During his campaign for mayor, Bill de Blasio called for the creation of a citywide, “world-class” Bus Rapid Transit network consisting of at least 20 routes. These new routes would provide a crucial link for communities beyond the reach of subways and speed trips that are poorly served by the city’s Manhattan-centric rail system.
Now that he is mayor, de Blasio will have to build out new routes much more rapidly than his predecessor if he is to keep his campaign promise.
While de Blasio has not offered a timetable for completing the rapid bus network, it took the Bloomberg administration approximately six years to build the city’s first six Select Bus Service routes.
“It’s possible to pick up the pace,” said Joan Byron of the Pratt Center for Community Development. “The constraint is staffing.”
The Department of Transportation will likely need more planners and community liaisons in order to work on multiple projects at the same time.
“If you have one team working on planning for SBS, you can get one route done per year. If you have two teams you can get two routes done, and so on,” says Byron.
One key challenge for de Blasio and Transportation Commissioner Polly Trottenberg will be to accelerate the public engagement process while following through on his campaign language about “extending [outreach] beyond the community board.” As public advocate, de Blasio criticized Bloomberg and transportation commissioner Janette Sadik-Khan for moving too fast on major street redesigns. Now that he’s mayor, he will likely have to contend with the opposition that has met previous SBS projects.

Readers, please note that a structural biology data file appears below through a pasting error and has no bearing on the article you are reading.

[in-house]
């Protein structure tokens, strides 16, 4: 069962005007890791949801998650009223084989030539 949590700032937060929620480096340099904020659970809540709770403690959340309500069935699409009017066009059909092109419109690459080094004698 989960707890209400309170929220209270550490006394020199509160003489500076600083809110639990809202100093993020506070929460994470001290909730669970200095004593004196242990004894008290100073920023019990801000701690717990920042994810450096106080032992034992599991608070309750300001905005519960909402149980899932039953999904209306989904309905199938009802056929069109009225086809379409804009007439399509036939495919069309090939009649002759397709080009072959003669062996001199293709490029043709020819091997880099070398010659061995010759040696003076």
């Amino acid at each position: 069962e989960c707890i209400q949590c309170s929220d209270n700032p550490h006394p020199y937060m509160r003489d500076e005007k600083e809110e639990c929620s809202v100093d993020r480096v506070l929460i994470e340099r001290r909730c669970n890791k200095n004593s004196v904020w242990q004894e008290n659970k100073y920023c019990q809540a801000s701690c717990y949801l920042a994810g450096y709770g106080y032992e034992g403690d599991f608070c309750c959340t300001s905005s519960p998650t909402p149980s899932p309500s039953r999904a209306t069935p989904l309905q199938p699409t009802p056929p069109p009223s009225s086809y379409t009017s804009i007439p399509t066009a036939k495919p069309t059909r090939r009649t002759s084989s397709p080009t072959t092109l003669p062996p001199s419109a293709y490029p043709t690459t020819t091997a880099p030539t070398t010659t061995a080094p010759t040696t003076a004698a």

It’s not impossible to imagine that future Select Bus Service routes will encounter less friction than before. SBS is now up and running successfully in several neighborhoods, and the concept is no longer new and alien to residents and community boards. There is a clear record of success.
Byron points out that the planning team at the DOT has, by now, “developed a pretty robust community outreach model.” Complaints will still surely arise, but now that DOT has gone through the process several times, experience may leave the agency better equipped to work with local community boards and elected officials.
But past experience tells us that opposition and delays are part of the game, especially if de Blasio is to incorporate more ambitious design features to speed buses by turning traffic lanes into bus-only lanes.
Bloomberg ran up against this type of opposition, as in the case of plans for bus lanes across the width of 125th Street or the ambitious plans for a 34th Street bus transitway. In both instances the Bloomberg administration scaled back its plans.
Even if the de Blasio administration can speed the pace of its planning process, it will have to find the money for construction. Select Bus Service is relatively inexpensive, but implementation still needs to be budgeted for. So far costs have ranged from $6 million for the Hylan Boulevard line in Staten Island to about $30 million for the Nostrand Avenue SBS route in Brooklyn.
De Blasio will need to put up more city funds and push the MTA to devote money from its capital plan for SBS construction. On previous SBS routes the MTA covered the cost of new buses and the fare collection kiosks. In the future, de Blasio may want to push the MTA to cover more of the construction costs through its capital program. The mayor controls a vote on the MTA’s Capital Plan Review Board and could veto any funding plan that does not include funds for rapid bus transit.
Up to now federal dollars have funded the bulk of SBS construction, but there may not be enough federal dollars for a complete build out of the system. Federal transit funds are awarded on a competitive basis, and Congress only sets aside a certain amount for projects like bus rapid transit every year. If the city’s annual request goes up, there is no guarantee that the federal government will meet it.
To build out a complete “world-class” bus rapid transit network by the end of a hypothetical second term, de Blasio will have to devote considerable time and resources to the task. The question remains whether he’ll be more willing than Bloomberg to push for designs that will speed buses even in the face of opposition.